A very cold-hardy over-wintering pea; can take some sub-zero weather. Grows
      on poorer soil than clover but makes less nitrogen. Doesn't compete well
      with abundant Winter weed growth. Fall planting prevents winter, wind and
      water erosion. Flowers later than clover, giving it an advantage since it
      goes later without developing seeds. Peas only suitable as livestock feed.
      Breaks down fast into soil.

      You can get it in bulk sizes here:

      Speckled Field Pea
      Pisum sativum

      The Austrian variety is usually fall planted except in extremely cold
      climates where it is spring planted. Its viney growth habit provides
      excellent erosion control. The Speckled Field variety is spring planted as
      soon as the ground can be worked. It has an erect growth habit and is
      traditionally grown with oat. Yields 4000-5000 lb/acre dry matter and 150
      lb/acre nitrogen. Legume. Plant 80-150 lb/acre or 2-3.5 lb/1000 sq.ft.

      In the spring....

      This is one of my favourite multiple use ground cover plants:
      Carraway Thyme http://www.mountainvalleygrowers.com/thyherbabarona.htm
      is the best they say and is still in stock. Check the "In Stock" section.

      Here's another: http://www.mountainvalleygrowers.com/oreganolawn.htm

      This is a search of the MS forest commission's website for the term "erosion

      Preparing for the Storm
      Hurricane resistant landscapes

      Native Trees for Mississippi Landscapes
      at least two of these are fast growing.

      This is a search of PFAF's database for plants with the term "erosion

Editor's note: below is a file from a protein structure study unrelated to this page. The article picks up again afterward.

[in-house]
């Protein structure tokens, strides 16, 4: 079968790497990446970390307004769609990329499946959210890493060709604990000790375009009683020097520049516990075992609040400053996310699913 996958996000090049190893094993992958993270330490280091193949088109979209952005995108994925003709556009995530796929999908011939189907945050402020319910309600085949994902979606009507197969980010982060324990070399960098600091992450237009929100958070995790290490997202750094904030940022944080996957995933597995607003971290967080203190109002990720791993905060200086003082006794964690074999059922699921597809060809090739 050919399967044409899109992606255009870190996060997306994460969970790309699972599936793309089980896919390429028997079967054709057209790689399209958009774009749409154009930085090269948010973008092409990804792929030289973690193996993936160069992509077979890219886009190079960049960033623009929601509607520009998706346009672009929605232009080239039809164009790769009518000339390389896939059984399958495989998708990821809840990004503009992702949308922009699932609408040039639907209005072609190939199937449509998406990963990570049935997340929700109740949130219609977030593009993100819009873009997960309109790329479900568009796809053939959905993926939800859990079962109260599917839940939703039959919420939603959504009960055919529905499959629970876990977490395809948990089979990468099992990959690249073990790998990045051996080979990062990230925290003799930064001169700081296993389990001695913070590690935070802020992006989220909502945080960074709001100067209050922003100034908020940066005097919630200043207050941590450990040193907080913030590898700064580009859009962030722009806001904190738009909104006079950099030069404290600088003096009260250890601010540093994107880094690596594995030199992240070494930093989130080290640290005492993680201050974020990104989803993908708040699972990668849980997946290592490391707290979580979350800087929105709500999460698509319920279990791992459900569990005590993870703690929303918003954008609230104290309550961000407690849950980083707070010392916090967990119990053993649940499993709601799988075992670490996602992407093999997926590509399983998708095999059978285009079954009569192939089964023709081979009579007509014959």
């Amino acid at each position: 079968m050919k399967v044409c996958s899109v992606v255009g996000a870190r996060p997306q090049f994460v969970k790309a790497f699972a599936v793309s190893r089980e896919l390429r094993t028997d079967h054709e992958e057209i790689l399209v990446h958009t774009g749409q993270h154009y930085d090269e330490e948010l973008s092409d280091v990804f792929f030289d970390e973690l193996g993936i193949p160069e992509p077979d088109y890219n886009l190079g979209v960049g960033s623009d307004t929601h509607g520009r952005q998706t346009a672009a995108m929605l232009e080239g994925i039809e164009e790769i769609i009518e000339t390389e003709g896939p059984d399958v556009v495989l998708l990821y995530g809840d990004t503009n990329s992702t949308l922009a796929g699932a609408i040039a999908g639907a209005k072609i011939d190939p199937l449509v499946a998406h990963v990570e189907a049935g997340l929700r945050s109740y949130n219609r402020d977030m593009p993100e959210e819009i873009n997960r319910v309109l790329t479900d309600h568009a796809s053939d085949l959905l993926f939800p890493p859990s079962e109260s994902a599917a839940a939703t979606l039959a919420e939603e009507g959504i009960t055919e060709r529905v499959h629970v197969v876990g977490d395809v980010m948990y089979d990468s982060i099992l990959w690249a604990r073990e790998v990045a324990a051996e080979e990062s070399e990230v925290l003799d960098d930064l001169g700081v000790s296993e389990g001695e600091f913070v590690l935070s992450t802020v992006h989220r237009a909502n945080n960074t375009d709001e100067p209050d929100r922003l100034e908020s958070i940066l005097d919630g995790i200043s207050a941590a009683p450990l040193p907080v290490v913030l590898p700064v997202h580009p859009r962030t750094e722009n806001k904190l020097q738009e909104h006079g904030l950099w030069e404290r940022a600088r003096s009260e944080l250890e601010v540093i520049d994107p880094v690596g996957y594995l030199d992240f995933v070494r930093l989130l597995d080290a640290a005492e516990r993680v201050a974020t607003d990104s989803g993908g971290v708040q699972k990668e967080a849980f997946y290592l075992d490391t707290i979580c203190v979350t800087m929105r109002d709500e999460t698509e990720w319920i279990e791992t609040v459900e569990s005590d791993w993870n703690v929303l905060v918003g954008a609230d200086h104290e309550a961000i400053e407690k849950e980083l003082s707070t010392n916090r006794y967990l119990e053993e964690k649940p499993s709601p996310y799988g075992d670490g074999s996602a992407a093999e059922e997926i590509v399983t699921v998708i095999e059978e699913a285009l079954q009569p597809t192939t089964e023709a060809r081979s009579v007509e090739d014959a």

This is a search of PFAF's database for ground cover plants with the term
      "soil stabilization"

      This is a seach of Garden Web's forums on "erosion control"

      Kind regards,


      P.S. Let me know what you did and how it turned out.:-)

      My Urban Garden projects
      Items wanted and Thanks
      ----- Original Message -----
      From: smallen2
      To: pfaf@yahoogroups.com
      Sent: Friday, September 30, 2005 9:53 PM
      Subject: [pfaf] Katrina damage

      I have a 6 acre wooded lot that had a great cover with natural pine
      straw and leaves. Hurricane Katrina destroyed about a third of my
      trees. I now have large areas with all this natural cover removed by
      the bulldozers and other machinery used to clean up the mess. It is
      largely sloped about 10-15 degrees. There are not enough trees left to
      naturally recover the aforementioned areas. I have two needs. What to
      do in the immediate future for erosion. And what to plant long term
      that will cover quickly. I have about decided to use pine straw
      initially, but have no idea what to use long term. I do not want
      grass. The area is not close to a watering source. I would like some
      sort of seed of a non-flowering ground cover that will cover quickly.
      Any advice appreciated.

      Thanks. Dr. Mark Allen, 305 S. Archusa Ave.,Quitman, MS. 39355.